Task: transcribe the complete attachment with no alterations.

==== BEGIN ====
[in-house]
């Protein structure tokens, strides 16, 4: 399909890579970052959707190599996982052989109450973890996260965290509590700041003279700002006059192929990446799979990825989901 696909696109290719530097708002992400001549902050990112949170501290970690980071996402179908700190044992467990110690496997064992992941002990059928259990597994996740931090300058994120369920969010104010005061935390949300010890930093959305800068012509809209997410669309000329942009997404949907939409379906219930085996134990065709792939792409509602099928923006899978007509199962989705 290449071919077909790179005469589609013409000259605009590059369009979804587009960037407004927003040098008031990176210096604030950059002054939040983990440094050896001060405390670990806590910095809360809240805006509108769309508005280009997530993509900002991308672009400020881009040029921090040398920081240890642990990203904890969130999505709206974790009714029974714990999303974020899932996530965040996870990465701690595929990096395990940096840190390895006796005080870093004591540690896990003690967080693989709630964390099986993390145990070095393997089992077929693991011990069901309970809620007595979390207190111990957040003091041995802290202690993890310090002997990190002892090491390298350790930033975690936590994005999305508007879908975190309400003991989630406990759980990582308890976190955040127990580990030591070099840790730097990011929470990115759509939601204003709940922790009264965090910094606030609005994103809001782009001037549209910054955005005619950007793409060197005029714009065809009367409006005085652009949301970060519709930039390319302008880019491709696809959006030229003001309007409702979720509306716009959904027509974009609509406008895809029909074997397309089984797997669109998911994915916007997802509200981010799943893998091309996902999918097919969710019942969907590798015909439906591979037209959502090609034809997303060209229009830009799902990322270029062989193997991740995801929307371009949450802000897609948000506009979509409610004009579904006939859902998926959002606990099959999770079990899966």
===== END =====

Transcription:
[in-house]
């Protein structure tokens, strides 16, 4: 399909890579970052959707190599996982052989109450973890996260965290509590700041003279700002006059192929990446799979990825989901 696909696109290719530097708002992400001549902050990112949170501290970690980071996402179908700190044992467990110690496997064992992941002990059928259990597994996740931090300058994120369920969010104010005061935390949300010890930093959305800068012509809209997410669309000329942009997404949907939409379906219930085996134990065709792939792409509602099928923006899978007509199962989705 290449071919077909790179005469589609013409000259605009590059369009979804587009960037407004927003040098008031990176210096604030950059002054939040983990440094050896001060405390670990806590910095809360809240805006509108769309508005280009997530993509900002991308672009400020881009040029921090040398920081240890642990990203904890969130999505709206974790009714029974714990999303974020899932996530965040996870990465701690595929990096395990940096840190390895006796005080870093004591540690896990003690967080693989709630964390099986993390145990070095393997089992077929693991011990069901309970809620007595979390207190111990957040003091041995802290202690993890310090002997990190002892090491390298350790930033975690936590994005999305508007879908975190309400003991989630406990759980990582308890976190955040127990580990030591070099840790730097990011929470990115759509939601204003709940922790009264965090910094606030609005994103809001782009001037549209910054955005005619950007793409060197005029714009065809009367409006005085652009949301970060519709930039390319302008880019491709696809959006030229003001309007409702979720509306716009959904027509974009609509406008895809029909074997397309089984797997669109998911994915916007997802509200981010799943893998091309996902999918097919969710019942969907590798015909439906591979037209959502090609034809997303060209229009830009799902990322270029062989193997991740995801929307371009949450802000897609948000506009979509409610004009579904006939859902998926959002606990099959999770079990899966």